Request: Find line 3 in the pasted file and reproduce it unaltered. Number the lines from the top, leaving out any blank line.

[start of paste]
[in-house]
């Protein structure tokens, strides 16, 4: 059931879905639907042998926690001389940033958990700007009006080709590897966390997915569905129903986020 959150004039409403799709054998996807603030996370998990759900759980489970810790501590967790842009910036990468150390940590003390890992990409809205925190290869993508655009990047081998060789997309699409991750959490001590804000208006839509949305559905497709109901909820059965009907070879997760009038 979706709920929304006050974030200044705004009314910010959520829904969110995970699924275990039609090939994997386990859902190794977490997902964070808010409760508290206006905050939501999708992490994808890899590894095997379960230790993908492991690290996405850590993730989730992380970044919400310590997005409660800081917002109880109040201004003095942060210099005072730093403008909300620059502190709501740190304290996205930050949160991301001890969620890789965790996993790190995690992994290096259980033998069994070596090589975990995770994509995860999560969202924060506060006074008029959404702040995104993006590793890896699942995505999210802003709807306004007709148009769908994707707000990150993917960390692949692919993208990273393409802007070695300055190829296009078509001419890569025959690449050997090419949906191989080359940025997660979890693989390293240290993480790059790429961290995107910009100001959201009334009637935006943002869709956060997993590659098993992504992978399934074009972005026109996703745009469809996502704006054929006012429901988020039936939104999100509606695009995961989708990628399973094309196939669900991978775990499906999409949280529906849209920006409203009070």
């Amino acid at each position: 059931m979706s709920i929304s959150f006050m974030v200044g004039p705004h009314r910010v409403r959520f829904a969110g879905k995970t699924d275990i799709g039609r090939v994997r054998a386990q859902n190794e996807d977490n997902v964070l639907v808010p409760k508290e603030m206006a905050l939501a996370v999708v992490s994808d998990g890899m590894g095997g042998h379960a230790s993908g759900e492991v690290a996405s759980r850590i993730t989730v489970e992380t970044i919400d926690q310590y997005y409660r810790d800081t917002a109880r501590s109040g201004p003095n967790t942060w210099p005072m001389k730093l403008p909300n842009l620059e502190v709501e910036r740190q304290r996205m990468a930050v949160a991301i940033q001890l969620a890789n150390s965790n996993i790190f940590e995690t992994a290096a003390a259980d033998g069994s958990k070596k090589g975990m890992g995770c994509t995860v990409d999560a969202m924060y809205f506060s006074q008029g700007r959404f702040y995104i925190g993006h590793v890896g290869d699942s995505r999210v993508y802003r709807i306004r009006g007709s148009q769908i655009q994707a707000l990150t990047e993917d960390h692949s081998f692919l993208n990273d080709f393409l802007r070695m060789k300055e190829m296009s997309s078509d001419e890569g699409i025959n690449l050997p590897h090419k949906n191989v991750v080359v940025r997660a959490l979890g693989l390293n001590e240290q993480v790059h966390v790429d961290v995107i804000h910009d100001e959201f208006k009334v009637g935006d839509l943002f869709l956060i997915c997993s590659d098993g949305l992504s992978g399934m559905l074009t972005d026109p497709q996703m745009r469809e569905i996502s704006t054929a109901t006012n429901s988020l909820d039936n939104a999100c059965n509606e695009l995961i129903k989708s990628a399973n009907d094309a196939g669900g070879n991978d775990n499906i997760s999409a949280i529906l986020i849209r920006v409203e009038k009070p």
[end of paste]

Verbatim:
């Amino acid at each position: 059931m979706s709920i929304s959150f006050m974030v200044g004039p705004h009314r910010v409403r959520f829904a969110g879905k995970t699924d275990i799709g039609r090939v994997r054998a386990q859902n190794e996807d977490n997902v964070l639907v808010p409760k508290e603030m206006a905050l939501a996370v999708v992490s994808d998990g890899m590894g095997g042998h379960a230790s993908g759900e492991v690290a996405s759980r850590i993730t989730v489970e992380t970044i919400d926690q310590y997005y409660r810790d800081t917002a109880r501590s109040g201004p003095n967790t942060w210099p005072m001389k730093l403008p909300n842009l620059e502190v709501e910036r740190q304290r996205m990468a930050v949160a991301i940033q001890l969620a890789n150390s965790n996993i790190f940590e995690t992994a290096a003390a259980d033998g069994s958990k070596k090589g975990m890992g995770c994509t995860v990409d999560a969202m924060y809205f506060s006074q008029g700007r959404f702040y995104i925190g993006h590793v890896g290869d699942s995505r999210v993508y802003r709807i306004r009006g007709s148009q769908i655009q994707a707000l990150t990047e993917d960390h692949s081998f692919l993208n990273d080709f393409l802007r070695m060789k300055e190829m296009s997309s078509d001419e890569g699409i025959n690449l050997p590897h090419k949906n191989v991750v080359v940025r997660a959490l979890g693989l390293n001590e240290q993480v790059h966390v790429d961290v995107i804000h910009d100001e959201f208006k009334v009637g935006d839509l943002f869709l956060i997915c997993s590659d098993g949305l992504s992978g399934m559905l074009t972005d026109p497709q996703m745009r469809e569905i996502s704006t054929a109901t006012n429901s988020l909820d039936n939104a999100c059965n509606e695009l995961i129903k989708s990628a399973n009907d094309a196939g669900g070879n991978d775990n499906i997760s999409a949280i529906l986020i849209r920006v409203e009038k009070p």